A party may waive his right to arbitrate by foregoing the arbitration process and seeking to settle collective bargaining disputes in district court. Morales Rivera v. Sea Land of Puerto Rico, Inc., 418 F.2d 725, 726 (1st Cir.1969); Reid Burton Construction, Inc. v. Carpenters District Council, 614 F.2d 698, 702 (10th Cir.1980). It is conceivable of course that the Trust Funds originally brought this suit in state court on the theory that it was merely a collection action under section 28(a) of the collective bargaining agreement, and therefore not arbitrable. Even if that is true, however, they were promptly put on notice that the Company considered the dispute one of covered work. In its answer, the Company pleaded as its fourth affirmative defense that the Trust Funds had failed to exhaust the contractually provided arbitration process. In the memorandum of points and authorities and the affidavits supporting its motion for summary judgment, the Company also specifically alleged that callback work was not covered by the Agreement.
The Trust Funds chose to pursue their remedy in district court. In response to the Company's motion for summary judgment, the Trust Funds filed a cross-motion seeking summary adjudication of "whether 'warranty or call-back work' is covered by the applicable labor agreement." Both parties briefed the issues raised by the cross-motions, and argument was heard by the district court. Only after that hearing did the Funds claim that the covered work dispute was arbitrable. Even at that juncture, the Funds raised the arbitration issue only as a bar to the Company's motion for summary judgment. At no time did they request an order compelling arbitration, seek to stay the proceedings pending arbitration, or withdraw their motion for summary judgment on the work coverage issue.
The Trust Funds' actions below are inconsistent with a good faith desire to settle their dispute with the Company by the contractual arbitration process. We will not allow the Funds to maintain an action in district court and avoid arbitration for over seven months, all the while consuming the resources of both the district court and the appellees, only to have them resort to contractual arbitration procedures on the eve of disposition by the district court. As the First Circuit noted in Morales Rivera, "[p]laintiffs' suddenly discovered affection for arbitration came too late."6 418 F.2d at 726. See Reid Burton, 614 F.2d at 702-03.
Finally, we must consider whether the district court properly granted summary judgment on the record before it. We may affirm a grant of summary judgment only if it appears from the record, after viewing all the evidence in the light most favorable to the appellant, that there are no material facts in dispute and the appellee is entitled to prevail as a matter of law. Fed.R.Civ.P. 56(c); United States v. Contra Costa County Water District, 678 F.2d 90, 91 (9th Cir.1982).
The principal issue in this lawsuit is whether callback work is covered by the Agreement. The district court found that it was not. The contract provisions here, however, do not unambiguously exclude callback work from the Union's jurisdiction.7 Where a contract's meaning is not clear on its face, its interpretation depends upon the parties' intent at the time it was executed, which is an issue for the trier of fact. Gillespie v. Travelers Insurance Co., 486 F.2d 281, 283 (9th Cir.1973); May v. Nevada Irrigation District, 600 F.2d 1280, 1282 (9th Cir.1979). In determining that intent, the trier of fact may look to the circumstances surrounding the contract's execution, Interpublic Group of Companies, Inc. v. On Mark Engineering Co., 381 F.2d 29, 32-33 (9th Cir.1967); Peerless Casualty Co. v. Mountain States Mutual Casualty Co., 283 F.2d 268, 278 (9th Cir.1960), including the preceding negotiations. California Pacific Bank v. Small Business Administration, 557 F.2d 218, 222 (9th Cir.1977). It may also consider the parties' conduct subsequent to contract formation, Cordingley v. Allied Van Lines, Inc., 563 F.2d 960, 964 n. 9 (9th Cir.1977), and such conduct is to be given great weight. Acheson v. Falstaff Brewing Corp., 523 F.2d 1327, 1330 (9th Cir.1975); Riess v. Murchison, 329 F.2d 635, 642 (9th Cir.1964), cert. denied, 383 U.S. 946, 86 S.Ct. 1196, 16 L.Ed.2d 209 (1966).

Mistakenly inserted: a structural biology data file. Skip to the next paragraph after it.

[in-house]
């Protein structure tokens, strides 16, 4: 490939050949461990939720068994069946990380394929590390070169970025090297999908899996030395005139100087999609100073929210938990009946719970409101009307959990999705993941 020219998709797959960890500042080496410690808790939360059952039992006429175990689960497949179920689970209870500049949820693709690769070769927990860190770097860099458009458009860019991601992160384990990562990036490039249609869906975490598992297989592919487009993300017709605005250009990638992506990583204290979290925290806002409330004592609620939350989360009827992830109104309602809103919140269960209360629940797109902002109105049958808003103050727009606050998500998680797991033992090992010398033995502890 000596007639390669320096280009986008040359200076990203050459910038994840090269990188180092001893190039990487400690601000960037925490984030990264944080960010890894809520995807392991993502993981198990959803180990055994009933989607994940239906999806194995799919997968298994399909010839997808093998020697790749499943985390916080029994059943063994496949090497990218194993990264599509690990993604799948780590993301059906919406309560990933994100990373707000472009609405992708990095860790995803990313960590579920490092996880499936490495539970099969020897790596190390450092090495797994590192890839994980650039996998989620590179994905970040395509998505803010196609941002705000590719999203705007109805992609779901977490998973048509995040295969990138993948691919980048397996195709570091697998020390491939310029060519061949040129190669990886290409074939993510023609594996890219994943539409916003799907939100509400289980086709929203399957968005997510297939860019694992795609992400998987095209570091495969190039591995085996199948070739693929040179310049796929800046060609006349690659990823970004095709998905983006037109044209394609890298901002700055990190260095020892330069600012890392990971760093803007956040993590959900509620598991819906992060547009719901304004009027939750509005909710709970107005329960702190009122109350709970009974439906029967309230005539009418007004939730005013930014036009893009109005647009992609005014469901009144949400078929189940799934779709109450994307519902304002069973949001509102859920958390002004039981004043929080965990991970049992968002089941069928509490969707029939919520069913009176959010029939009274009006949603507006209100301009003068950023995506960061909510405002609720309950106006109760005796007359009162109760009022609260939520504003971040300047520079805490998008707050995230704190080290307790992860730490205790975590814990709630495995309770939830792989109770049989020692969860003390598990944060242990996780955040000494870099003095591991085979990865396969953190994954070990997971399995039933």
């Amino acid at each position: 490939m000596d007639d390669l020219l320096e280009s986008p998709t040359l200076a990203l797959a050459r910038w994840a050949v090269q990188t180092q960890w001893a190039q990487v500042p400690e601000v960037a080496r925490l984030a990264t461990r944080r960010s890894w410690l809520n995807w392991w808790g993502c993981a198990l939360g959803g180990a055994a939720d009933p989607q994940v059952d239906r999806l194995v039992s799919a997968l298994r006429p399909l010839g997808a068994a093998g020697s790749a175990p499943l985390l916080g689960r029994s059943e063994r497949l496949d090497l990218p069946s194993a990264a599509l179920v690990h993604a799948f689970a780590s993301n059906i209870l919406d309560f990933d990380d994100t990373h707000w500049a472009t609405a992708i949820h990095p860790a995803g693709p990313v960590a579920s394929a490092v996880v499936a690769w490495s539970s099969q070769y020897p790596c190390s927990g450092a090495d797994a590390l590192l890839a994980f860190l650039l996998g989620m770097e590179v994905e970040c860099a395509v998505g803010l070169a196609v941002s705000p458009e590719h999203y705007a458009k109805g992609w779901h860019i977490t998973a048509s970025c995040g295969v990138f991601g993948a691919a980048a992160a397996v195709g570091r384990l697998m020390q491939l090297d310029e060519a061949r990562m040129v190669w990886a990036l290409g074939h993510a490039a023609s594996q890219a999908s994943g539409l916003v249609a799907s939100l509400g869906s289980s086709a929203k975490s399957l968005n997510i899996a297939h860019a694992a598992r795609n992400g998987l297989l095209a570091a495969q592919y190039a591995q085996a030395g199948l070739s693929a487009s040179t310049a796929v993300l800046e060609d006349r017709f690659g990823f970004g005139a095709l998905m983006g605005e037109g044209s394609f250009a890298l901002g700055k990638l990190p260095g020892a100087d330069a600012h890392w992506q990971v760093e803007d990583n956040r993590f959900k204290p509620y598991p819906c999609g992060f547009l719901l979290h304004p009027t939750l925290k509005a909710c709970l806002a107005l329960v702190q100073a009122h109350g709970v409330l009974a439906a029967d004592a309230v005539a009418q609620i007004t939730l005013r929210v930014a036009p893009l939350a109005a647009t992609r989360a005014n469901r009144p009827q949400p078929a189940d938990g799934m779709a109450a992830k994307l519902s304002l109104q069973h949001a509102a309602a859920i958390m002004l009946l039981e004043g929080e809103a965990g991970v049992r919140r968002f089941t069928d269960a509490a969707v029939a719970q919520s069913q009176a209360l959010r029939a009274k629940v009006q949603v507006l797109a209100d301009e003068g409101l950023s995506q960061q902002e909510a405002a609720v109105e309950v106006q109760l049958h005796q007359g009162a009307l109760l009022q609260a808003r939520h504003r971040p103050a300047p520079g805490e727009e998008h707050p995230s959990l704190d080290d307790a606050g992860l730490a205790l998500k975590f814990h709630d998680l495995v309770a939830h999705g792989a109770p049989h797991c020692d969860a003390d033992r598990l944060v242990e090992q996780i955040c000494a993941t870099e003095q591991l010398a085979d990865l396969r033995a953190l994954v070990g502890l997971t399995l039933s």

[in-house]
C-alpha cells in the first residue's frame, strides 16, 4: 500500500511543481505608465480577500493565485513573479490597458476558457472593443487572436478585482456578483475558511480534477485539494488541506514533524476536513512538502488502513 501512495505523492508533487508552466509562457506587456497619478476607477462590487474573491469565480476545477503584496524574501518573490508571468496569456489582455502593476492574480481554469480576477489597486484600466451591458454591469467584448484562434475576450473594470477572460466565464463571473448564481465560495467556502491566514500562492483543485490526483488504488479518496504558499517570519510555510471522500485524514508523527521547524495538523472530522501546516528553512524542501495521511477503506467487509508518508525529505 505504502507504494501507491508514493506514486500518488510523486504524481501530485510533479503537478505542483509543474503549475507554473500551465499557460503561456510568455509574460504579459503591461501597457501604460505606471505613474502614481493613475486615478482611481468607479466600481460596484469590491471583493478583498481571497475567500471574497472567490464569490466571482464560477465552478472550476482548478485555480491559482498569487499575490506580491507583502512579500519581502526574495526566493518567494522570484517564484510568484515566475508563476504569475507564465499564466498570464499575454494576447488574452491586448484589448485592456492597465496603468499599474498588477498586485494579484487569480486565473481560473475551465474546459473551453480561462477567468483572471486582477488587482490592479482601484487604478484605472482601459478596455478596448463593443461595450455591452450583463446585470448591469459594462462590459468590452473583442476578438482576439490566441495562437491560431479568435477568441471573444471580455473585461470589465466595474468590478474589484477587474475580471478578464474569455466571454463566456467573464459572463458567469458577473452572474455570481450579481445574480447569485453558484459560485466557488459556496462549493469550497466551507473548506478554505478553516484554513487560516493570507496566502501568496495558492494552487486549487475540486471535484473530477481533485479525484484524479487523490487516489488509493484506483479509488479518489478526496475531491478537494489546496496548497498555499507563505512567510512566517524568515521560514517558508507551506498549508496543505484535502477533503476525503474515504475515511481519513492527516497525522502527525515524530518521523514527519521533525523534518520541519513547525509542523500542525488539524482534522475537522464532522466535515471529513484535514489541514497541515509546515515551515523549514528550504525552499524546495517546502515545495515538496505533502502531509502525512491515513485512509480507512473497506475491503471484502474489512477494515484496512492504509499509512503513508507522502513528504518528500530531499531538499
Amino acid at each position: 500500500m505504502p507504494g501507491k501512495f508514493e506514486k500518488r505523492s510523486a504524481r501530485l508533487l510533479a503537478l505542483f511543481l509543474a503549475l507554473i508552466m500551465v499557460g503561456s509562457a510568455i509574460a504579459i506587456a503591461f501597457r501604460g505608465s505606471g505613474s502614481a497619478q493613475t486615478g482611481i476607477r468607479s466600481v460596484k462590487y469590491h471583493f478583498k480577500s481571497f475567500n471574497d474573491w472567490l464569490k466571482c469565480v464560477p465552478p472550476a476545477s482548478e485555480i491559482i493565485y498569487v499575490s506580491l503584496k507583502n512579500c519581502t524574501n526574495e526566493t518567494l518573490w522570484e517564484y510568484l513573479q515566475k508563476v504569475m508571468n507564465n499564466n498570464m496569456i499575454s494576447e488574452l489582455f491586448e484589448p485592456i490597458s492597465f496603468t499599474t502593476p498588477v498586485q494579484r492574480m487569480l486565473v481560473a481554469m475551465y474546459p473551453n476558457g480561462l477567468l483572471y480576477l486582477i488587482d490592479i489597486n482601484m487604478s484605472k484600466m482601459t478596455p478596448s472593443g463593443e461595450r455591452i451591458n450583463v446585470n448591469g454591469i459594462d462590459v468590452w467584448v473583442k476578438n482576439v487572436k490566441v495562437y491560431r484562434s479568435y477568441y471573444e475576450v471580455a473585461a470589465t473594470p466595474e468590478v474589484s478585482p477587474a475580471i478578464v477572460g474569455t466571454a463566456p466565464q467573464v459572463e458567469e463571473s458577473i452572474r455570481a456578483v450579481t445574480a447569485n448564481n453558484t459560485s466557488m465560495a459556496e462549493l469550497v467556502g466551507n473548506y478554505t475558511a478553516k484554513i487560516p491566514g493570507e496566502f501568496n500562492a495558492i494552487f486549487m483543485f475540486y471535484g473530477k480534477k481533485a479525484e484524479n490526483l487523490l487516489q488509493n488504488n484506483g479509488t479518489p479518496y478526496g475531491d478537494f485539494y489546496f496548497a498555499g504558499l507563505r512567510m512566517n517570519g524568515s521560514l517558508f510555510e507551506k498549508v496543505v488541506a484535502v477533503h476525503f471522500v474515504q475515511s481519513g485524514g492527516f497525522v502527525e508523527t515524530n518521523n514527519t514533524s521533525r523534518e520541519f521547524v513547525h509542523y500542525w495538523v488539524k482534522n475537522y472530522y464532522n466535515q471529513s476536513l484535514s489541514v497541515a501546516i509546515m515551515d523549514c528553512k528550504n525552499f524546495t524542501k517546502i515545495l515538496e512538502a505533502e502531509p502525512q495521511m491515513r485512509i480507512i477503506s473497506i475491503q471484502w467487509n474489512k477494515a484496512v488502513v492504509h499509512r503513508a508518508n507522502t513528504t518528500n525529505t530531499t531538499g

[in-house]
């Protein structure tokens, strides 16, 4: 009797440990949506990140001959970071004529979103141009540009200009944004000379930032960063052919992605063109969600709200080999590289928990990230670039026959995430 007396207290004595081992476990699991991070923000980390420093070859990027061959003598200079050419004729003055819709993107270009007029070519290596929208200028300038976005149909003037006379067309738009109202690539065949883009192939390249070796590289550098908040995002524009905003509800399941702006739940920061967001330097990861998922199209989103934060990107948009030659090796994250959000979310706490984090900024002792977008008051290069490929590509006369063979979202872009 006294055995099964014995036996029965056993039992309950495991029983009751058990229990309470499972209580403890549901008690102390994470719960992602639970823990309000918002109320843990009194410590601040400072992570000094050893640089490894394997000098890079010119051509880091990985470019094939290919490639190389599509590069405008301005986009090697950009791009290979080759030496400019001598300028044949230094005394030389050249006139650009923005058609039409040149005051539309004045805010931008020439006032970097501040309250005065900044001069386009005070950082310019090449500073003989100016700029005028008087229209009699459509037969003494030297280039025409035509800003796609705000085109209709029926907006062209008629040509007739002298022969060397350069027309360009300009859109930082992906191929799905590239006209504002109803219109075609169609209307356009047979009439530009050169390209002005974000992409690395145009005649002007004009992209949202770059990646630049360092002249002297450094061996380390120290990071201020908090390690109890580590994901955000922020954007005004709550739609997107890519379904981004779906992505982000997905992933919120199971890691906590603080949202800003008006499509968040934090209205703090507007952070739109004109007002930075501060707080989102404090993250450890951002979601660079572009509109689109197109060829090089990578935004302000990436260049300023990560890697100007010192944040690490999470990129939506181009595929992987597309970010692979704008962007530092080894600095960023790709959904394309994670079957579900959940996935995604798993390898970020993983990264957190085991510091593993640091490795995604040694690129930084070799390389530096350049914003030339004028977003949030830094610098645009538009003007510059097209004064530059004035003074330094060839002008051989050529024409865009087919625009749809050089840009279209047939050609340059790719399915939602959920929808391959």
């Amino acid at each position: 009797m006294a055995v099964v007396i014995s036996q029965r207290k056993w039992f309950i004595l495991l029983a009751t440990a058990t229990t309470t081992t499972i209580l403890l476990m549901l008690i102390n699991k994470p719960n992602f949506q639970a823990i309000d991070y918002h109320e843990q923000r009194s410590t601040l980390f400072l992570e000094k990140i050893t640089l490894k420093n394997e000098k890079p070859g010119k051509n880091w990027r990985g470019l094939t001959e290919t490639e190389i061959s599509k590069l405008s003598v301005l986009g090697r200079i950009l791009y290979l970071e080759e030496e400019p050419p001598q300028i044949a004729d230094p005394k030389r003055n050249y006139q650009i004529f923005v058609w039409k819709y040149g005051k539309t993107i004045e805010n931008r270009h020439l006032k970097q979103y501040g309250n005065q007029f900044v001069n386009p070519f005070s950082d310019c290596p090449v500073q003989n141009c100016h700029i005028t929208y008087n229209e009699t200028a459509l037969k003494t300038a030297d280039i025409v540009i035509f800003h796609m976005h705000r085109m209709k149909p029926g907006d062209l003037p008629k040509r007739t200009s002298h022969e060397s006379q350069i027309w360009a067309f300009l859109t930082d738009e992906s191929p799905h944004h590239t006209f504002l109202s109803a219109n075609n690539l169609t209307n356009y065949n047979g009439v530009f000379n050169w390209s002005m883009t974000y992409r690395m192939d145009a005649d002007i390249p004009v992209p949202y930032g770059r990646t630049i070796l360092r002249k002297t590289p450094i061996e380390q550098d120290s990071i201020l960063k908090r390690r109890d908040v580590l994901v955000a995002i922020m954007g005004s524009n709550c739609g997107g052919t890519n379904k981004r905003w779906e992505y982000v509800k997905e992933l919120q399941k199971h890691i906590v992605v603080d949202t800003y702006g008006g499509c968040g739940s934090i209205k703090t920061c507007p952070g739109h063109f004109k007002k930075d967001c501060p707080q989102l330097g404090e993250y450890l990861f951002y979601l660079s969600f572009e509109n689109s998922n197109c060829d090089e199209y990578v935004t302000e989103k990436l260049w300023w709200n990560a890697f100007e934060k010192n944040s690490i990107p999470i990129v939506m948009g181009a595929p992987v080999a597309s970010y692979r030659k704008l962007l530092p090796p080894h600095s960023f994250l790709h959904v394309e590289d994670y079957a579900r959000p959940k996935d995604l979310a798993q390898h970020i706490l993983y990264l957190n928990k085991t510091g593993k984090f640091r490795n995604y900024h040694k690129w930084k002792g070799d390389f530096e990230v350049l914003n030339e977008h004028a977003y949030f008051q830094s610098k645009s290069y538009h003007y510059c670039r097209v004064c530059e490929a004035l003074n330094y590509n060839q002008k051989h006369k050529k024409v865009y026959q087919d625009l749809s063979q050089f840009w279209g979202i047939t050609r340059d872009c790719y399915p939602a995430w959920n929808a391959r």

The Company's affidavits, by detailing the parties' conduct subsequent to contract formation, sought to show intent to exclude callback work from the Union's jurisdiction. The Funds relied primarily upon affidavits from Union negotiators to show intent to include callback work. While neither set of affidavits directly contradicts the evidence set forth in the other, taken as a whole they suggest contrary inferences as to intent, which is a question for the trier of fact. May v. Nevada Irrigation District, 600 F.2d at 1282. Accordingly, the district court's finding that there was no material fact in dispute was error. We reverse on that point and remand for a trial on the issue of whether callback work is covered by the Agreement.
The district court properly assumed jurisdiction over interpretation of the collective bargaining agreement. The grant of summary judgment was improper, however, as there are issues of material fact in dispute. The judgment is vacated and the cause remanded for trial on the work coverage issue.
VACATED and REMANDED.
The trust funds were established pursuant to the Employee Retirement Income Security Act (ERISA), 29 U.S.C. Sec. 1001 et seq. (1976 & Supp. V 1981) and section 302(c)(5) of the Labor Management Relations Act (LMRA), 29 U.S.C. Sec. 186(c)(5) (1976 & Supp. V 1981)
The district court order provided:
Defendants have moved for summary judgment, the matter was fully briefed and argued and counsel have submitted further declarations and memoranda in support of and in opposition to the motion. The Court has considered all of the foregoing and finds that there are no material facts in dispute.